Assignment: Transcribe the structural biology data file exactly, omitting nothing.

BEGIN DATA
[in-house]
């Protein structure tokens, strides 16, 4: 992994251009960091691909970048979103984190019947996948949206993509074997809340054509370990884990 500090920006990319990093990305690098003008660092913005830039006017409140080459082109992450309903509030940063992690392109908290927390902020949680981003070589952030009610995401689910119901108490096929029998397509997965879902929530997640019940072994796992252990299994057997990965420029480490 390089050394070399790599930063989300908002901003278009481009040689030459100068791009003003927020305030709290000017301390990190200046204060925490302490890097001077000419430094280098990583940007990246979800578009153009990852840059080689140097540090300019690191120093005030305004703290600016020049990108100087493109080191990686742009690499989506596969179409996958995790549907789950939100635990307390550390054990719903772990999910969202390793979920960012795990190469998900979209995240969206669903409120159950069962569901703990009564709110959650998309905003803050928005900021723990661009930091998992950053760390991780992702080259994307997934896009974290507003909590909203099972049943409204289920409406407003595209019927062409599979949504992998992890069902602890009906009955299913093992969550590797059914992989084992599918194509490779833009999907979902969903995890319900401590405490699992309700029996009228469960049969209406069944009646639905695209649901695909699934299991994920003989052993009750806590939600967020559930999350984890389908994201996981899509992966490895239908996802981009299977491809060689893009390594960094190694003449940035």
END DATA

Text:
[in-house]
């Protein structure tokens, strides 16, 4: 992994251009960091691909970048979103984190019947996948949206993509074997809340054509370990884990 500090920006990319990093990305690098003008660092913005830039006017409140080459082109992450309903509030940063992690392109908290927390902020949680981003070589952030009610995401689910119901108490096929029998397509997965879902929530997640019940072994796992252990299994057997990965420029480490 390089050394070399790599930063989300908002901003278009481009040689030459100068791009003003927020305030709290000017301390990190200046204060925490302490890097001077000419430094280098990583940007990246979800578009153009990852840059080689140097540090300019690191120093005030305004703290600016020049990108100087493109080191990686742009690499989506596969179409996958995790549907789950939100635990307390550390054990719903772990999910969202390793979920960012795990190469998900979209995240969206669903409120159950069962569901703990009564709110959650998309905003803050928005900021723990661009930091998992950053760390991780992702080259994307997934896009974290507003909590909203099972049943409204289920409406407003595209019927062409599979949504992998992890069902602890009906009955299913093992969550590797059914992989084992599918194509490779833009999907979902969903995890319900401590405490699992309700029996009228469960049969209406069944009646639905695209649901695909699934299991994920003989052993009750806590939600967020559930999350984890389908994201996981899509992966490895239908996802981009299977491809060689893009390594960094190694003449940035």